Justin Delgado is husband to Kacie Doyle-Delgado, diagnosed at age 11. After more than a decade together, he considers himself to be an expert carb counter and Dexcom inserter. He graduated with his Master of Science in Finance from the University of Utah in 2013 and has been working in commercial banking since then. He attended his first Friends for Life conference in 2015 and is looking forward to volunteering with the teens.
July 21, 2003
Question from Los Angeles, California, USA:
I have had type 1 diabetes for nearly six years, and even though I have tried my hardest to control my glucose levels, I often have trouble. I just got back from studying in Denmark for the semester, and my sugar levels were relatively normal for the first week, but for the past week, I wake up around 5:00 am to use the restroom and feeling like I have hyperglycemia. For the past week or so, I wake up around this hour with sugar levels around 350-420 mg/dl [19.4-23.3 mmol/L]. I am on a pump now, but in my NPH days, I did experience the dawn syndrome. I don't think my sudden out of nowhere spike in glucose level is the result of my traveling or of a rebound because I am usually within range before bed, and because this has been continuing for a week now, I have even tried to be a bit higher before bed (175 mg/dl [9.7 mmol/L]). I am desperately trying to get off the pump for personal reasons and am afraid that with this new sudden problem, I won't be able to. Do you have any idea what it might be? What should I do?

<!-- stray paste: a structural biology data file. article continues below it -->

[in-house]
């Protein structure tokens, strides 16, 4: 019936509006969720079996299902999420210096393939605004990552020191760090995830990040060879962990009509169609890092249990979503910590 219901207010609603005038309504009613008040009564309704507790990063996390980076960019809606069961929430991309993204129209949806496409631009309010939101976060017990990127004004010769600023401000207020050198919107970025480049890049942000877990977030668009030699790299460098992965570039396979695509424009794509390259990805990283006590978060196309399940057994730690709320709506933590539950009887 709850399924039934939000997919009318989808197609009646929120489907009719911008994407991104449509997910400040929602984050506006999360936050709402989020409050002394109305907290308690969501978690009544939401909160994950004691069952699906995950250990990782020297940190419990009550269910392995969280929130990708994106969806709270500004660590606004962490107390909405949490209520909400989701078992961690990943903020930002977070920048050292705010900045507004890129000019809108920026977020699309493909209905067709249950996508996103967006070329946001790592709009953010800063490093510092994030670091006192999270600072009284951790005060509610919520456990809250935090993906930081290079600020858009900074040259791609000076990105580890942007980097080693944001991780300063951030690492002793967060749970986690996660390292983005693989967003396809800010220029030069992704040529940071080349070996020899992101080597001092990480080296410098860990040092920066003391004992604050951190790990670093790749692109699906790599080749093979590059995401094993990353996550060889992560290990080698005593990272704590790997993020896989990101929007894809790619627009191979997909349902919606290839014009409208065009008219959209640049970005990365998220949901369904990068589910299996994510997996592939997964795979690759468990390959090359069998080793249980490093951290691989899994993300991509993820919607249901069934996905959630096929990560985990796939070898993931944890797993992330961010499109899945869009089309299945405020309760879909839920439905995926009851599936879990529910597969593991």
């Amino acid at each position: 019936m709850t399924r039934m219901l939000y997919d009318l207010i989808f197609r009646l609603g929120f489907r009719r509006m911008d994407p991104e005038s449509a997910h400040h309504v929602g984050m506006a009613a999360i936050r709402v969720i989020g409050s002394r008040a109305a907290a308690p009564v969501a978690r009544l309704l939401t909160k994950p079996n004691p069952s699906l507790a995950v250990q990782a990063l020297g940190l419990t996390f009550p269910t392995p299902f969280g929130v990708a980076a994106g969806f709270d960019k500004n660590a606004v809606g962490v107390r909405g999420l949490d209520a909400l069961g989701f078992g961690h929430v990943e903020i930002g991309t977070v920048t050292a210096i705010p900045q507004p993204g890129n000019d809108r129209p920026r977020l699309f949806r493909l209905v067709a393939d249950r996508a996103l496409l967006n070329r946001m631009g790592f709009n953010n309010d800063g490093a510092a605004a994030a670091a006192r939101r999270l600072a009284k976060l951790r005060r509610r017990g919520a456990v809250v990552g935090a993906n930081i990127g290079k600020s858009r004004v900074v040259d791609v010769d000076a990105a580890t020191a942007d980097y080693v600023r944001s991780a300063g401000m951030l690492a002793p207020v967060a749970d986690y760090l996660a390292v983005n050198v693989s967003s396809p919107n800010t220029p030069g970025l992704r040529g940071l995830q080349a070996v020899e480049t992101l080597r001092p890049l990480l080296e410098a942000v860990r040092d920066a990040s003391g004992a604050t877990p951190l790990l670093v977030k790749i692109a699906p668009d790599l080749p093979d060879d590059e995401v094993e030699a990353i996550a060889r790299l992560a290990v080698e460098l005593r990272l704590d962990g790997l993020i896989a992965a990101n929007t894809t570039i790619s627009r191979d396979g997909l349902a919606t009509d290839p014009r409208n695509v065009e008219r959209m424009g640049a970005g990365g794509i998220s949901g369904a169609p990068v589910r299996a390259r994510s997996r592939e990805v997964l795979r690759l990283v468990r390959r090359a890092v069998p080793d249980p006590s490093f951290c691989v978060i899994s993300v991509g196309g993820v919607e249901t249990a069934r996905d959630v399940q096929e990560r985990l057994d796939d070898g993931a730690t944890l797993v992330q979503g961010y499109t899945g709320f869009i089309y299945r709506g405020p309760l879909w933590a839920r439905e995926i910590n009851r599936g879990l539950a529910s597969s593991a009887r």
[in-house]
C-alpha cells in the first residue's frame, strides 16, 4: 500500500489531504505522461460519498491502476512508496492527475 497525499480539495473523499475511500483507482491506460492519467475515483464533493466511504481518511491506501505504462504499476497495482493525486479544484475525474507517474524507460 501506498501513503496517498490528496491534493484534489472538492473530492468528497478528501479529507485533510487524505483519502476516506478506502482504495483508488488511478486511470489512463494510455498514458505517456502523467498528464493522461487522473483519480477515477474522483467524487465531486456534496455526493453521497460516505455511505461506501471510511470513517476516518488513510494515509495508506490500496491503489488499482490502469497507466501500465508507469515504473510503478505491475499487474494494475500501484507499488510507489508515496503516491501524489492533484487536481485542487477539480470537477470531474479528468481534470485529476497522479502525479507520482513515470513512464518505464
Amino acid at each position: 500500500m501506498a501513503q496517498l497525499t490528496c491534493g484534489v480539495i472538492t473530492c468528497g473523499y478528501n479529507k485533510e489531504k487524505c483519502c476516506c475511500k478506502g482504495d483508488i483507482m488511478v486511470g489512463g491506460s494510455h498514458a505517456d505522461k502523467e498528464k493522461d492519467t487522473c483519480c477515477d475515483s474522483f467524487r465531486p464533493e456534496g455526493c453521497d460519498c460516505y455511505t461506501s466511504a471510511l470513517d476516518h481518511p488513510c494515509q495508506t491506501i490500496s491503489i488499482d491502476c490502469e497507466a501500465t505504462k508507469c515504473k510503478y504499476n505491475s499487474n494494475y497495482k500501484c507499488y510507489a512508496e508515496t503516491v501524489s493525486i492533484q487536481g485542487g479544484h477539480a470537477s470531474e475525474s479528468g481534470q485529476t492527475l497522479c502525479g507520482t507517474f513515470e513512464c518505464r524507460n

You need to document glucose levels during the night to be sure they are not low. You also need to consider the need for more insulin early in the early morning hours if it is the dawn phenomenon. Look at the overnight numbers.Yes — set the alarm, get up, and see where you are. I won’t comment now on the insulin pump, but do figure out what is going on.
[Editor’s comment: I will comment on the pump. I hope that before making a decision to discontinue it, you’ll consult with a diabetes team (experienced in pump use) that can help you with whatever personal issues you are having. Usually, experienced teams can find solutions to most every problem.
While basal/bolus regimens are effective, the pump does provide greater flexibility and allows you to “fine tune” more easily. Perhaps you might consider a “pump vacation” rather than stopping it entirely. At any, rate, please consult with an experienced diabetes team as soon as possible to help you problem-solve.